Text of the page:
John Henry Foley (1818-74)
…Guinness’ development and expansion of the Arthur Guinness & Sons brewery helped lay the foundations for what is now one of the most successful beer brands worldwide.
Sir Benjamin Lee Guinness was one of the most celebrated Irish entrepreneurs and philanthropists of the nineteenth century, whose development and expansion of the Arthur Guinness & Sons brewery helped lay the foundations for what is now one of the most successful beer brands worldwide. Surprisingly for a man of his status he was not often artistically portrayed and this highly accomplished sculpture represents an important addition to his visual record.
Benjamin was born in Dublin and was the third son of Arthur Guinness (1768-1855) and grandson of Arthur Guinness senior (1725-1803), founder and namesake of the famous brewery. Benjamin joined the company aged sixteen as an apprentice and in about 1840, after twenty years as a partner, took over management. The next twenty-five years saw a period of rapid expansion - sales of Guinness rocketed from 72,877 barrels between 1840 and 1844 to 341,572 by 1865-9 with markets expanding in both Ireland and Britain - helped in no small part by the development of transport infrastructure such as railways.
As Benjamin’s company grew as did his status within society and in 1851 he was elected First Lord Mayor of Dublin. From 1861 Benjamin became heavily involved with the restoration of the near dilapidated St Patrick’s Cathedral and over the course of its refurbishment donated a staggering £150,000 to the project. In memory of his generosity, a life-size bronze sculpture of Benjamin, also by John Henry Foley, was cast posthumously and erected in the churchyard in 1875.
Benjamin married his cousin Elizabeth (d.1865), third daughter of Edward Guinness (1772-1833) in 1837 and they had one daughter and three sons. Their daughter, Anne Lee, married William Plunket, 4th Baron Plunket (1828-97) in 1863, and their eldest son, Arthur Edward Guinness (1840-1915) (later created Lord Ardilaun of Ashford, Co. Galway), entered the family business and succeeded his father as 2nd Baronet. Their second son, Benjamin Lee (1842-1900), entered the army and later married Henrietta Eliza, daughter of Thomas St Lawrence, 3rd Earl of Howth (1803-74). Edward Cecil (1847-1927), their youngest son, later entered the family business with his elder brother and, like his father, played a prominent role as a philanthropist, giving vast amounts of money to protect both the welfare of his staff as well as the poorer members of society. Later in 1891 he was awarded a peerage of the United Kingdom as first Baron Iveagh.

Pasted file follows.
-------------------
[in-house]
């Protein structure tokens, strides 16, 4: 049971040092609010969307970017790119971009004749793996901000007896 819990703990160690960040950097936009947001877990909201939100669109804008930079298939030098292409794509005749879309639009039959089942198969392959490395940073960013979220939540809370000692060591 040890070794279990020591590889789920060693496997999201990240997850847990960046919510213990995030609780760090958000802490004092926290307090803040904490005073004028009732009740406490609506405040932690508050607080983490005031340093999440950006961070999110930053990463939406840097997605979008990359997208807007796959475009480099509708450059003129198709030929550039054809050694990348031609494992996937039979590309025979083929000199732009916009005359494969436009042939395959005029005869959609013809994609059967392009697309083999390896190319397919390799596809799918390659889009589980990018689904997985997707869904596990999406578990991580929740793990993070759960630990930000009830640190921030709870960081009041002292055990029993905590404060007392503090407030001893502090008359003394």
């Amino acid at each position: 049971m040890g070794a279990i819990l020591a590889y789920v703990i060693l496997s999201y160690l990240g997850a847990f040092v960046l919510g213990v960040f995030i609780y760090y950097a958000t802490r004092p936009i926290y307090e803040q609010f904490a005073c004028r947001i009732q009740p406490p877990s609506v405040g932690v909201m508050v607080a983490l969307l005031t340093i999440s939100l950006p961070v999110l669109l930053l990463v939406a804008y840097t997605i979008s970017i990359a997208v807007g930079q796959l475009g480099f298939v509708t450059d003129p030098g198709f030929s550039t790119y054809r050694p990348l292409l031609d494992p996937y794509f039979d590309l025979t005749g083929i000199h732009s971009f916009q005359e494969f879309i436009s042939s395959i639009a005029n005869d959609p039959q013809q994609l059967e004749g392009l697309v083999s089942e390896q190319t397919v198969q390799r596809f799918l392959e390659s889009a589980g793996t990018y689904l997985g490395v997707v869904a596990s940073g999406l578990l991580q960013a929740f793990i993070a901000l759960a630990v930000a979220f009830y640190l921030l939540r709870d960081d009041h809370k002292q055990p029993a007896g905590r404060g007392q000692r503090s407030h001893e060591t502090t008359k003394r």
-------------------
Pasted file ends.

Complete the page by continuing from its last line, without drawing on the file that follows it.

This forceful, classically inspired portrait bust was carved by John Henry Foley in 1867 - no doubt in celebration of Benjamin’s baronetcy which was awarded in April that year and was until recently in the collection of the descendants of Benjamin’s eldest son Arthur Edward. Just a few years earlier, in 1865, Benjamin had also been elected to represent Dublin in parliament and such a commission would therefore have served to immortalise, in an established classical form, the brewer-turned-statesman.
As one of the most celebrated Irish-born sculptors of his day, John Henry Foley would have been a natural choice for the commission of this marble bust. Born in Dublin, Foley was the son of a grocer who, after training at both the Royal Dublin Society’s art schools and the Royal Academy Schools in London, experienced immediate success. Foley was highly favoured by the emerging middle to upper classes and many people of consequence sat to him, including William Rowan Hamilton (1805-1865), the Irish astronomer and mathematician [Trinity College, Dublin].
Foley was also praised for his large-scale memorial works and his most ambitious work (and indeed most viewed with thousands of people passing it daily), is his sculpture commissioned by Queen Victoria for the Albert Memorial in Kensington Gardens - directly opposite the Royal Albert Hall. The design for the sculpture of Prince Albert, who is shown in gilded bronze and seated beneath a canopy designed by Sir George Gilbert Scott (1811-78), was approved by Queen Victoria, though Foley died before the final cast was installed. The memorial is a visual reminder of the role Prince Albert played in promoting the Great Exhibition of 1851, in which the art, culture and industry of varying parts of the world was brought together and exhibited in a temporary structure in Hyde Park. Foley shows the prince seated wearing the Garter robes and holding a catalogue from the Great Exhibition, flanked by eight allegorical sculptures representing industry and the continents who were represented in the exhibition – the sculpture Asia was also carved by Foley, although the other seven works were carved by his contemporaries.
Other notable public works by Foley include his statue of the Irish novelist and poet Oliver Goldsmith (1728-74) of 1864 [Trinity College, Dublin] and his colossal monument to the Catholic politician Daniel O'Connell (1775-1847) which was completed after Foley’s death by his assistant Thomas Brock and unveiled in 1882.